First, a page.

World Party

Jim Adkins on Glenn Danzig, Big Poppa, and who's really responsible for the 'pussification' of rock.

JIM ADKINS SOUNDS beat. Understandably so, as the Jimmy Eat World frontman has been straining both mind and body, touring virtually nonstop for the past 18 months. The roadwork has served the Mesa, Ariz., quartet well, however; their self-titled debut is well past platinum status, and the group has unexpectedly become both a critical favorite and pinup fodder for legions of prepubescent girls. Not bad for a band that once looked like emo also-rans after parting ways with Capitol Records a couple years back.

After completing their current round of Christmas radio concerts, the group will get a well-deserved break. In the meantime, they've just released a DVD- EP—prelude to the forthcoming Believe in What You Want concert collection—which gathers a quartet of their videos, as well as bonus material, including a holiday cover of Wham's "Last Christmas." To mark the release, Adkins was gracious enough to chat with us and answer some of our admittedly asinine questions. In the process, he reveals his plans to resurrect the career of a onetime metal god and his debt to one of rap's heaviest homies.

Seattle Weekly: You've been on tour nonstop for ages. Have you had a chance to start writing songs for the next record?

Jim Adkins: Well, new songs are in progress all the time. But it's been difficult to flesh out ideas when we're on the road so much. The songs are still embryonic at best.

Your music seems to be heading in a more ornate pop direction. Do you hear strings for the new record?

No, but I do hear a guest appearance by Glenn Danzig.

Oooh, that's a hot idea. But you know, the man doesn't come cheap.

Well, he might like the particular song I'm working on and be into it. It's a cross between "Girl" from [Danzig II: Lucifuge] and Drive Like Jehu's "Luau." No one knows about that yet, but I'm really lobbying for him to sing it.

Earlier this year, Jimmy Eat World was nominated for an MTV Video Music Award. You were at the VMA ceremony; why did Eminem start picking on Moby?

I was in the crowd, but I wasn't really paying attention. The guys in Dirty Vegas were sitting in front of us, and we established a nice rapport with them because we'd both lost that night and were engaged in some heavy drinking. All of a sudden, I heard people booing and looked up and saw Eminem accepting an award.

Were you afraid that Eminem was going to try and "step" to you as well?

No, I didn't really fear for my own safety at any point during the whole ordeal.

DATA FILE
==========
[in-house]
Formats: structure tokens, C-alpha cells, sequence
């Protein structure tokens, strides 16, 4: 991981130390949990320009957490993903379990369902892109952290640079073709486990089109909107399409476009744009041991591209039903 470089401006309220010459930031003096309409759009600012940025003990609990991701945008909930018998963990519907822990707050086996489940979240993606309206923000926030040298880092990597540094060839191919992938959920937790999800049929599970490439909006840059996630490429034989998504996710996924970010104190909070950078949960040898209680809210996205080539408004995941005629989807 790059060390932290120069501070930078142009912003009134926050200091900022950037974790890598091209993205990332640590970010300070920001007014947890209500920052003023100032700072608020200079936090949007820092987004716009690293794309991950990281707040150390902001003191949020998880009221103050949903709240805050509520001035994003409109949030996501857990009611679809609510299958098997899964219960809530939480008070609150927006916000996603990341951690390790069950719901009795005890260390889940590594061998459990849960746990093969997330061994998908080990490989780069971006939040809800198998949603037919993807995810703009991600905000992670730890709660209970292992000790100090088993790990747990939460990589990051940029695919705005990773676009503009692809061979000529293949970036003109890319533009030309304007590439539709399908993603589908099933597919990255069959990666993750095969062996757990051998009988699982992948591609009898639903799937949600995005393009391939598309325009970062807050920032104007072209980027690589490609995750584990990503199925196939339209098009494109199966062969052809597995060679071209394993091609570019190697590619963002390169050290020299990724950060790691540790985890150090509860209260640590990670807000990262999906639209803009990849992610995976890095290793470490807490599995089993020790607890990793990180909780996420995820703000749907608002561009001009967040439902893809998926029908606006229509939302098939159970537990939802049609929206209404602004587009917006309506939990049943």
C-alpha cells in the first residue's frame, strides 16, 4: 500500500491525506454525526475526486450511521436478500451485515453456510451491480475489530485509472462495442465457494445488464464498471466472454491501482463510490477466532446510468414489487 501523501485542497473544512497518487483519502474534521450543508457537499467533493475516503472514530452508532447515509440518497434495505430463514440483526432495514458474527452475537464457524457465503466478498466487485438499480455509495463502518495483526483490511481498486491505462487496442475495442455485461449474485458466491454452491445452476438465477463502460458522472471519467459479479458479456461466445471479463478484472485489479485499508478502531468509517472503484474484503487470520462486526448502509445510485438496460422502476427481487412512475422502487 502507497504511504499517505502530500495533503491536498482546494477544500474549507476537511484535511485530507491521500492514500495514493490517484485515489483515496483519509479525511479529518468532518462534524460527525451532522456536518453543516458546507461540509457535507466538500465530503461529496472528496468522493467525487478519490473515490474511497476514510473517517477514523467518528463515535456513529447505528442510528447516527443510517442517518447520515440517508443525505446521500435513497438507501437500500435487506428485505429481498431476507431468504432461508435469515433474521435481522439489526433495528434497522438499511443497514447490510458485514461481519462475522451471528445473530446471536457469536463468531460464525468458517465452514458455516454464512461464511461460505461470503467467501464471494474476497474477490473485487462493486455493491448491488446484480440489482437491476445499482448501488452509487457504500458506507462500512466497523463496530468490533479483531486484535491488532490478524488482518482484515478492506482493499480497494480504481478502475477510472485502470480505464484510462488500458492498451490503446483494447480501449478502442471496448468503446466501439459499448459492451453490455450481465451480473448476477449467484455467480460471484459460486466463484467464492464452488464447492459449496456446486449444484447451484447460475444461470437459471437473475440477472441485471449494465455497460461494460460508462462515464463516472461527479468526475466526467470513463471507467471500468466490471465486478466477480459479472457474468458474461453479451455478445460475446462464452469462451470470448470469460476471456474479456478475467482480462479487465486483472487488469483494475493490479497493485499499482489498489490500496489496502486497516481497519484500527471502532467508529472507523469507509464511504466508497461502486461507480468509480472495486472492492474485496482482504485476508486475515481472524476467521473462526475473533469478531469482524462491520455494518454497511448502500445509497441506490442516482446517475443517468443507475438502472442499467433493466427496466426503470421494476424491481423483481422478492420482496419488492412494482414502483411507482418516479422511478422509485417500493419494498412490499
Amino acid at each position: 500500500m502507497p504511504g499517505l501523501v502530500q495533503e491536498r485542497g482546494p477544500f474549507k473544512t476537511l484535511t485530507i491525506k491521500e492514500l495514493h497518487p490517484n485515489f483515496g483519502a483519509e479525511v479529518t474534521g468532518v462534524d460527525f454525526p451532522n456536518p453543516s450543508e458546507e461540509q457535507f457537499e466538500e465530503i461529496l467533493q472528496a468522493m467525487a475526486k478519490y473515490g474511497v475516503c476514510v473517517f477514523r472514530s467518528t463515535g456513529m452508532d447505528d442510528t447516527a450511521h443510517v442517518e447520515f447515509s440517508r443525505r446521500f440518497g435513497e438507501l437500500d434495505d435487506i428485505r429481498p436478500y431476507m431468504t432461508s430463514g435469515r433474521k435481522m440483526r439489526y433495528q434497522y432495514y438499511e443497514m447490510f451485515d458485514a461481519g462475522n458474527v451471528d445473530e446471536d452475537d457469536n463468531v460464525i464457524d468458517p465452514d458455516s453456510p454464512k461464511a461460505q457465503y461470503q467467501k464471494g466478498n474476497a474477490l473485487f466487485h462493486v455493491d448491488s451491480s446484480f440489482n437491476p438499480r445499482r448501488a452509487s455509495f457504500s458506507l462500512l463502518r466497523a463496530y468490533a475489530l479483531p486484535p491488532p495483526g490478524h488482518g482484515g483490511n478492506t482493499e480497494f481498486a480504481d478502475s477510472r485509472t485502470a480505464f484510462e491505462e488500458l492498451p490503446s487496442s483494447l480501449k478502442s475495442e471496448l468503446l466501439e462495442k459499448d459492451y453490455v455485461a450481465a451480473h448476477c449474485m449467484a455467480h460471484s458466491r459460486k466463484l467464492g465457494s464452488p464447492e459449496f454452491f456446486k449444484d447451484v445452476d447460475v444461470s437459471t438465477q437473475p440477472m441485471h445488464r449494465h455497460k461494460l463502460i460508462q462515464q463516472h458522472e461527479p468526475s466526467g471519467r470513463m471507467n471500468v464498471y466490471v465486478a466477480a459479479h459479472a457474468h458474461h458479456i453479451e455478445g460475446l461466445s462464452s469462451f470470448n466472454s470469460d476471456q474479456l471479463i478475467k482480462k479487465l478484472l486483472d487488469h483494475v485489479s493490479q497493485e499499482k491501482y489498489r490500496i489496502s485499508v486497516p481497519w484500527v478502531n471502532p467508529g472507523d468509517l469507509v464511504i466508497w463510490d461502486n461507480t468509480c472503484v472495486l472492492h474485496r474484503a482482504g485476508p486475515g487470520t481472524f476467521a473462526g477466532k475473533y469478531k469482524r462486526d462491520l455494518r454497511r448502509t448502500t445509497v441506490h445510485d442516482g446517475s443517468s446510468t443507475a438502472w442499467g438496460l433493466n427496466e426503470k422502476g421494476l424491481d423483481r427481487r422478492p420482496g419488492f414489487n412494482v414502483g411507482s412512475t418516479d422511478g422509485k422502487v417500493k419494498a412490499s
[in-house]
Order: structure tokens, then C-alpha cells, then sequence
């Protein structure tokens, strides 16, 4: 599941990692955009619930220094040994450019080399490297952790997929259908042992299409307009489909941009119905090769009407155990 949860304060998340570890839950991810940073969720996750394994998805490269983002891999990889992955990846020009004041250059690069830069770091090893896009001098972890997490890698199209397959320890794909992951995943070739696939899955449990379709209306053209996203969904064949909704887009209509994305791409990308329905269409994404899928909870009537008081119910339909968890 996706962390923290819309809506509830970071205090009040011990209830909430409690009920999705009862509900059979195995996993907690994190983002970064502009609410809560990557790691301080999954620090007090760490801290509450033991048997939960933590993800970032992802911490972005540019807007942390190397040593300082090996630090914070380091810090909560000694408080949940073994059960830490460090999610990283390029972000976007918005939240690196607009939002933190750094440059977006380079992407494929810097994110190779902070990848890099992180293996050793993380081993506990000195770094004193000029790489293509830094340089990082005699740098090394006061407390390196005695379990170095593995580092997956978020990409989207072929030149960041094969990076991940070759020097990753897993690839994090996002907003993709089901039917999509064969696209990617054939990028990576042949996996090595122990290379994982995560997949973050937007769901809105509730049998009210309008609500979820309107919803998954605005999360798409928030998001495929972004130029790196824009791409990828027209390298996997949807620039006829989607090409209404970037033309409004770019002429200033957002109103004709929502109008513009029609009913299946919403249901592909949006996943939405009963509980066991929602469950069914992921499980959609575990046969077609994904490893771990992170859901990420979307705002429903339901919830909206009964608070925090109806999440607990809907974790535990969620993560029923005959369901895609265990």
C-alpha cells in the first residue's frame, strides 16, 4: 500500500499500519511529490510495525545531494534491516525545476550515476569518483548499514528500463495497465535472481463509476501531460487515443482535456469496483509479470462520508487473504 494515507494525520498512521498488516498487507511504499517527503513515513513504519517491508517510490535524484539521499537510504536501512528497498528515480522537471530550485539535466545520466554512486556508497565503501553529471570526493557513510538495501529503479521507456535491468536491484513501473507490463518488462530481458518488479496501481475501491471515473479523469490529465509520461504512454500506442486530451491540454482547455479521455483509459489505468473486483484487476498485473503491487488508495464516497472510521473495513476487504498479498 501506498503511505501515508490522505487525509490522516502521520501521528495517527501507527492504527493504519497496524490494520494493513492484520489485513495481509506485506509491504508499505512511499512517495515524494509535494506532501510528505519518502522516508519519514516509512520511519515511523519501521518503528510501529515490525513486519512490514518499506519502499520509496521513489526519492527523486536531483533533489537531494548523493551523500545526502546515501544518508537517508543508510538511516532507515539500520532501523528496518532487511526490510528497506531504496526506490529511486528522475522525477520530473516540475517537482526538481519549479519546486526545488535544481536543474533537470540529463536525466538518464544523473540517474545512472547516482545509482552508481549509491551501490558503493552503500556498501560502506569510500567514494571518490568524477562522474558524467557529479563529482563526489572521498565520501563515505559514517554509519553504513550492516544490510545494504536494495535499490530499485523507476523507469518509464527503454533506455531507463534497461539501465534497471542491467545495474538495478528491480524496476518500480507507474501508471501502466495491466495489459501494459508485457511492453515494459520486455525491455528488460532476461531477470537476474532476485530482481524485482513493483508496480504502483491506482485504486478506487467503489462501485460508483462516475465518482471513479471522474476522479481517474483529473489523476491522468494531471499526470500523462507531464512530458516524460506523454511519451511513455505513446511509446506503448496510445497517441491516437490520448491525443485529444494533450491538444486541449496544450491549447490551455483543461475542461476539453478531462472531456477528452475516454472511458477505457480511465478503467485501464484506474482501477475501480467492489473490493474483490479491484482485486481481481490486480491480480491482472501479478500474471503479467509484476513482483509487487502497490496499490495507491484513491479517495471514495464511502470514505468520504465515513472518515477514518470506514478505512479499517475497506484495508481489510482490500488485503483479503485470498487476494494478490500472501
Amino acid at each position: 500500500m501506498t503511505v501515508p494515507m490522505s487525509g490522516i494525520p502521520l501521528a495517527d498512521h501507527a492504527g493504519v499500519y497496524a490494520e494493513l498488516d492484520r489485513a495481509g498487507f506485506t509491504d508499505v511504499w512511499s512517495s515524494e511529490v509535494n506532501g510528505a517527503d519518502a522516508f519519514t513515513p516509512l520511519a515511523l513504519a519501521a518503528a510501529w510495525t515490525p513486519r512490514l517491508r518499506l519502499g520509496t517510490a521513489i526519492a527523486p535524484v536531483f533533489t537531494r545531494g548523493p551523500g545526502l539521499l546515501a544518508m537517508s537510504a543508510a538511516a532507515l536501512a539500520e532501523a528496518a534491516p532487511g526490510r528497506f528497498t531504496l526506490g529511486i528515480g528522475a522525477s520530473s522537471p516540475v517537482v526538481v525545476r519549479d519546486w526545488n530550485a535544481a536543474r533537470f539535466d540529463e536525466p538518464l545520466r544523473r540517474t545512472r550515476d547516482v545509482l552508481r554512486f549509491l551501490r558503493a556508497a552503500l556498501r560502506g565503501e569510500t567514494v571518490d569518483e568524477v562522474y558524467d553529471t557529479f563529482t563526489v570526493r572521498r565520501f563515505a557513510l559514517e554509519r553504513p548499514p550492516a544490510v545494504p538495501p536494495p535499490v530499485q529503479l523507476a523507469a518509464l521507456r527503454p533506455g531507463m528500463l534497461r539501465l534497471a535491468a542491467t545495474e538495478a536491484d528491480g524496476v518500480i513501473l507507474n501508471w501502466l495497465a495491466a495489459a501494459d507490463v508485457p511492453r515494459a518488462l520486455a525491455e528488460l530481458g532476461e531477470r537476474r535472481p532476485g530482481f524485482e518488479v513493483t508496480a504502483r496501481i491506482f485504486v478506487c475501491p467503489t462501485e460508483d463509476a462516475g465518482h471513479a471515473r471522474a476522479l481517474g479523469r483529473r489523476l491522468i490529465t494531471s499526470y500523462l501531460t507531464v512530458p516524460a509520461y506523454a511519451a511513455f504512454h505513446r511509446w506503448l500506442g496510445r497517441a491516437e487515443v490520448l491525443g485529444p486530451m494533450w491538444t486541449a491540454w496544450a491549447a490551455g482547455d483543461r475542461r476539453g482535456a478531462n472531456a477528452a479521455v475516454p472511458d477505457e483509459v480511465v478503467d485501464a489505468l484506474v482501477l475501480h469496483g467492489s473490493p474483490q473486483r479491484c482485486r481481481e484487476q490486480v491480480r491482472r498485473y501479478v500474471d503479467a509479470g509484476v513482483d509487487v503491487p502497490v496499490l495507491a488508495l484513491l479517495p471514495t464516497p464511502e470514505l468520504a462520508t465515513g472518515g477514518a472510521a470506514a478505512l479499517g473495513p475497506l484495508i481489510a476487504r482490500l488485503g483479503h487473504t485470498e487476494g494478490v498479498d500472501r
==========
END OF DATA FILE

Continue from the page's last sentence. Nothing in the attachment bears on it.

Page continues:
You've done a handful of videos that were good, but relatively modest productions. Haven't you always dreamed about filming an MTV epic—one with chases, machine guns, chicks in bikinis, that sort of thing?

Yeah, I really want John Woo to direct a video for us. I want to have a video where we're trying to escape a botched bank heist and we have to take out a bunch of cops along the way. And I definitely want to have a scene where an Apache helicopter is chasing us in a speedboat.

So basically, your concept is an homage to the Notorious B.I.G.?

Yeah, I get a lot of my stuff from Biggie.

May he rest in peace.

Yes, may he rest in peace.

Are you familiar with Nelly?

Nelly, the hip-hop artist? Yeah, sure.

Do you have any idea what's up with that Band-Aid he wears on his cheek?

Hmm, I don't really know. It's all the rage in Europe, though.

There was a famous quote in a magazine once that blamed Jimmy Eat World for the "pussification" of rock—

That was in an Alternative Press story, actually.

Right. But don't you think the guy in Dashboard Confessional [Chris Carraba] is really the one responsible for the "pussification" of rock?

No comment.

Who would win in a fight between you and Chris Carraba?

I dunno; I've got some weight on him, but he's probably pretty quick.

I think you could take him. From what I understand, he's only 3 1/2 feet tall.

Let's move on.

OK. Before you guys signed to Dreamworks, you were being courted by a bunch of record labels—Warner Bros., RCA, all of the big ones. I'm wondering, did Suge Knight or Death Row ever offer to put out your album?

No, but from what I understand, that label generally caters more toward rap and hip-hop acts.

I guess. But weren't you insulted that he didn't even ask?

No, man. I got no beef with Suge.

bmehr@seattleweekly.com

 
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